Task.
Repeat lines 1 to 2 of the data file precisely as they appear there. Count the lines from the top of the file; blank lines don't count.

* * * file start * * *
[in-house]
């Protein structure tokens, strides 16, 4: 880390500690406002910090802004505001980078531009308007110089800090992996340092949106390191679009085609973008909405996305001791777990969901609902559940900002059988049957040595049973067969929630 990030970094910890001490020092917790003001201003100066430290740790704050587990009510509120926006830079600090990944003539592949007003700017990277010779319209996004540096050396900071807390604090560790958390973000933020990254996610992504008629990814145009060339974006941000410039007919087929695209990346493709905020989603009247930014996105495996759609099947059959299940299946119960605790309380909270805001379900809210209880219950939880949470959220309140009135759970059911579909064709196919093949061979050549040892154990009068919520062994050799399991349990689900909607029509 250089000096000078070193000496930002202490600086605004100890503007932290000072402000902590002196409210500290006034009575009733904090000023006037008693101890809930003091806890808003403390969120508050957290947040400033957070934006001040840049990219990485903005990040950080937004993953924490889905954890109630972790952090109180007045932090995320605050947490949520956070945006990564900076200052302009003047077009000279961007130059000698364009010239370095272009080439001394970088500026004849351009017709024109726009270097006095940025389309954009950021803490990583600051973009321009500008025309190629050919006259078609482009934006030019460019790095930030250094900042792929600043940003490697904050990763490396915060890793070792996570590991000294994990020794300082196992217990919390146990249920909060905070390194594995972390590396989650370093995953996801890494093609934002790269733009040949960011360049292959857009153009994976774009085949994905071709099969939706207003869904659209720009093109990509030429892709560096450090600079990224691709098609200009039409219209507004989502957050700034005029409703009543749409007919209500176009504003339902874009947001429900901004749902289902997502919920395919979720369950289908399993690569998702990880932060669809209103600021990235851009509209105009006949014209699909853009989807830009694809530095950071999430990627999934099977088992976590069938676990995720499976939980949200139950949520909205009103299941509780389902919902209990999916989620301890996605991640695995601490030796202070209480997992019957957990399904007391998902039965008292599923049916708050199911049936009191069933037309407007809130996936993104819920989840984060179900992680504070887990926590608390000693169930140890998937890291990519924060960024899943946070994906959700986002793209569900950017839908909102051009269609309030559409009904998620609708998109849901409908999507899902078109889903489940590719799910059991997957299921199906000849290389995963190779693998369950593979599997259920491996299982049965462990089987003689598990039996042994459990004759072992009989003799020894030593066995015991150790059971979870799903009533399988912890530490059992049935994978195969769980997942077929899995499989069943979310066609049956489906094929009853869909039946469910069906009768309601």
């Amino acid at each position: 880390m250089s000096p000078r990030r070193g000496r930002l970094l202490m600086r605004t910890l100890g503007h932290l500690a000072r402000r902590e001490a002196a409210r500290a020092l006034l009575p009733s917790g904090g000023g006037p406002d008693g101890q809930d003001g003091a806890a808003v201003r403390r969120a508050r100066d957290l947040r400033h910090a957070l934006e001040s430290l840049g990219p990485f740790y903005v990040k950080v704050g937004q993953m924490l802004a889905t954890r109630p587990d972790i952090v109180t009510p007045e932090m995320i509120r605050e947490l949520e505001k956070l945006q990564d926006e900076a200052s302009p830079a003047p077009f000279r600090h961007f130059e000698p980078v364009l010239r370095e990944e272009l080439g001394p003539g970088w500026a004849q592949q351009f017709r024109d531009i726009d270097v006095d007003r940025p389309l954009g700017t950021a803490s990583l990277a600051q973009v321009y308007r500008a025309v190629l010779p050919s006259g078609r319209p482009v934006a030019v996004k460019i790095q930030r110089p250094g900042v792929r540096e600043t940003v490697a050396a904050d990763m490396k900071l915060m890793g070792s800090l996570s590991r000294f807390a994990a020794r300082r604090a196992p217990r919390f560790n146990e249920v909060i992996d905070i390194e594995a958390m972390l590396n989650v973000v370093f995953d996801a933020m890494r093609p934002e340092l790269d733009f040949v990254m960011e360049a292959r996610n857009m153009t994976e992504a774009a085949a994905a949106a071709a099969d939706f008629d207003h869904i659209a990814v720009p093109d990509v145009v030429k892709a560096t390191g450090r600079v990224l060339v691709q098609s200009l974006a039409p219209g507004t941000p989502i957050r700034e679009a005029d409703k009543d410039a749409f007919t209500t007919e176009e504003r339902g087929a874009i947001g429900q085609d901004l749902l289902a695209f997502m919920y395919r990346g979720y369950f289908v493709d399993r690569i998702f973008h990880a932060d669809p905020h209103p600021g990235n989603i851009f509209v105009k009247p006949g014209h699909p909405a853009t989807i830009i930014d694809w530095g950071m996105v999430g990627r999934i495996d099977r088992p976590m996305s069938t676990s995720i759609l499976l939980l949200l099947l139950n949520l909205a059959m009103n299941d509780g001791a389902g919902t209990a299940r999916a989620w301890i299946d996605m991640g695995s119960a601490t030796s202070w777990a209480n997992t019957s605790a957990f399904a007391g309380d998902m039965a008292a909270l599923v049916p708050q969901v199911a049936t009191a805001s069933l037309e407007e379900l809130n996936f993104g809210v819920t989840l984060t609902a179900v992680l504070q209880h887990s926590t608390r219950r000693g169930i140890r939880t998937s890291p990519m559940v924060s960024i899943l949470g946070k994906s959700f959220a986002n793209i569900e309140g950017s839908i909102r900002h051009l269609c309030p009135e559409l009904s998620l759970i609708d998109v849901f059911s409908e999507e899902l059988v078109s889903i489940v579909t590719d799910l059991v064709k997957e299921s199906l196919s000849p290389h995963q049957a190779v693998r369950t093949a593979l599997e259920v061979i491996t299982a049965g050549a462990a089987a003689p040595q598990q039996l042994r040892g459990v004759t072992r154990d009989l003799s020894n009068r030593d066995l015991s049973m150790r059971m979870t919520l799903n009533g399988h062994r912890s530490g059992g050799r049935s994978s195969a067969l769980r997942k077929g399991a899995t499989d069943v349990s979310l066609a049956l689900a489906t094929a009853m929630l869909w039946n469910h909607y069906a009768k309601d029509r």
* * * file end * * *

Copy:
[in-house]
């Protein structure tokens, strides 16, 4: 880390500690406002910090802004505001980078531009308007110089800090992996340092949106390191679009085609973008909405996305001791777990969901609902559940900002059988049957040595049973067969929630 990030970094910890001490020092917790003001201003100066430290740790704050587990009510509120926006830079600090990944003539592949007003700017990277010779319209996004540096050396900071807390604090560790958390973000933020990254996610992504008629990814145009060339974006941000410039007919087929695209990346493709905020989603009247930014996105495996759609099947059959299940299946119960605790309380909270805001379900809210209880219950939880949470959220309140009135759970059911579909064709196919093949061979050549040892154990009068919520062994050799399991349990689900909607029509 250089000096000078070193000496930002202490600086605004100890503007932290000072402000902590002196409210500290006034009575009733904090000023006037008693101890809930003091806890808003403390969120508050957290947040400033957070934006001040840049990219990485903005990040950080937004993953924490889905954890109630972790952090109180007045932090995320605050947490949520956070945006990564900076200052302009003047077009000279961007130059000698364009010239370095272009080439001394970088500026004849351009017709024109726009270097006095940025389309954009950021803490990583600051973009321009500008025309190629050919006259078609482009934006030019460019790095930030250094900042792929600043940003490697904050990763490396915060890793070792996570590991000294994990020794300082196992217990919390146990249920909060905070390194594995972390590396989650370093995953996801890494093609934002790269733009040949960011360049292959857009153009994976774009085949994905071709099969939706207003869904659209720009093109990509030429892709560096450090600079990224691709098609200009039409219209507004989502957050700034005029409703009543749409007919209500176009504003339902874009947001429900901004749902289902997502919920395919979720369950289908399993690569998702990880932060669809209103600021990235851009509209105009006949014209699909853009989807830009694809530095950071999430990627999934099977088992976590069938676990995720499976939980949200139950949520909205009103299941509780389902919902209990999916989620301890996605991640695995601490030796202070209480997992019957957990399904007391998902039965008292599923049916708050199911049936009191069933037309407007809130996936993104819920989840984060179900992680504070887990926590608390000693169930140890998937890291990519924060960024899943946070994906959700986002793209569900950017839908909102051009269609309030559409009904998620609708998109849901409908999507899902078109889903489940590719799910059991997957299921199906000849290389995963190779693998369950593979599997259920491996299982049965462990089987003689598990039996042994459990004759072992009989003799020894030593066995015991150790059971979870799903009533399988912890530490059992049935994978195969769980997942077929899995499989069943979310066609049956489906094929009853869909039946469910069906009768309601």